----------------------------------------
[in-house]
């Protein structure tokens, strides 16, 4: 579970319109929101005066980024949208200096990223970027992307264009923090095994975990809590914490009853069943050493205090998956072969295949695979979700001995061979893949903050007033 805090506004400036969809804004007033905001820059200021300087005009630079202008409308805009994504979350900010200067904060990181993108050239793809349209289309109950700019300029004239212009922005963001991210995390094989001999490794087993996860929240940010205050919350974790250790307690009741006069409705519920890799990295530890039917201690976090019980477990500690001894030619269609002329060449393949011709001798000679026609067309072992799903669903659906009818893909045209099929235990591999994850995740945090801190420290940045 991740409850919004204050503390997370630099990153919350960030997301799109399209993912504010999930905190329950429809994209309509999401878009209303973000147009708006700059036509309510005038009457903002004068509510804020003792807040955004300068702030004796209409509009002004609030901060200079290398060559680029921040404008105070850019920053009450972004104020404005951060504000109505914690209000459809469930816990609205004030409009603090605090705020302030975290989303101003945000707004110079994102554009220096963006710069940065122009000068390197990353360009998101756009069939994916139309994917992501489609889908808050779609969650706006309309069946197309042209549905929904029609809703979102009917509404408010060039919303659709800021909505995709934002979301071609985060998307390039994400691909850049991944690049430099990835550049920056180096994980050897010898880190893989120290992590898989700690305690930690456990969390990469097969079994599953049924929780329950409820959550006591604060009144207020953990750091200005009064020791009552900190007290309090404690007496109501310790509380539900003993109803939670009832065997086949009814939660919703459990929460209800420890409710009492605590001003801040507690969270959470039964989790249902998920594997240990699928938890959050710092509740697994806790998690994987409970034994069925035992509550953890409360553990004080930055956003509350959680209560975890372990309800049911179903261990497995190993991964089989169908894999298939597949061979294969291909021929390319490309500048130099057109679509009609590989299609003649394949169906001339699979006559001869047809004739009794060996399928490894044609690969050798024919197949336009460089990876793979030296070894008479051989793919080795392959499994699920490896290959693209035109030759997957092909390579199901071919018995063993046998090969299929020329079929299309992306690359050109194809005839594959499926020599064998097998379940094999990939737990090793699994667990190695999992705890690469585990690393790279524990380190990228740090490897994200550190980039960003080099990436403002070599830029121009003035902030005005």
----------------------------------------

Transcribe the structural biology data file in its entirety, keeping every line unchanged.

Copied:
[in-house]
């Protein structure tokens, strides 16, 4: 579970319109929101005066980024949208200096990223970027992307264009923090095994975990809590914490009853069943050493205090998956072969295949695979979700001995061979893949903050007033 805090506004400036969809804004007033905001820059200021300087005009630079202008409308805009994504979350900010200067904060990181993108050239793809349209289309109950700019300029004239212009922005963001991210995390094989001999490794087993996860929240940010205050919350974790250790307690009741006069409705519920890799990295530890039917201690976090019980477990500690001894030619269609002329060449393949011709001798000679026609067309072992799903669903659906009818893909045209099929235990591999994850995740945090801190420290940045 991740409850919004204050503390997370630099990153919350960030997301799109399209993912504010999930905190329950429809994209309509999401878009209303973000147009708006700059036509309510005038009457903002004068509510804020003792807040955004300068702030004796209409509009002004609030901060200079290398060559680029921040404008105070850019920053009450972004104020404005951060504000109505914690209000459809469930816990609205004030409009603090605090705020302030975290989303101003945000707004110079994102554009220096963006710069940065122009000068390197990353360009998101756009069939994916139309994917992501489609889908808050779609969650706006309309069946197309042209549905929904029609809703979102009917509404408010060039919303659709800021909505995709934002979301071609985060998307390039994400691909850049991944690049430099990835550049920056180096994980050897010898880190893989120290992590898989700690305690930690456990969390990469097969079994599953049924929780329950409820959550006591604060009144207020953990750091200005009064020791009552900190007290309090404690007496109501310790509380539900003993109803939670009832065997086949009814939660919703459990929460209800420890409710009492605590001003801040507690969270959470039964989790249902998920594997240990699928938890959050710092509740697994806790998690994987409970034994069925035992509550953890409360553990004080930055956003509350959680209560975890372990309800049911179903261990497995190993991964089989169908894999298939597949061979294969291909021929390319490309500048130099057109679509009609590989299609003649394949169906001339699979006559001869047809004739009794060996399928490894044609690969050798024919197949336009460089990876793979030296070894008479051989793919080795392959499994699920490896290959693209035109030759997957092909390579199901071919018995063993046998090969299929020329079929299309992306690359050109194809005839594959499926020599064998097998379940094999990939737990090793699994667990190695999992705890690469585990690393790279524990380190990228740090490897994200550190980039960003080099990436403002070599830029121009003035902030005005």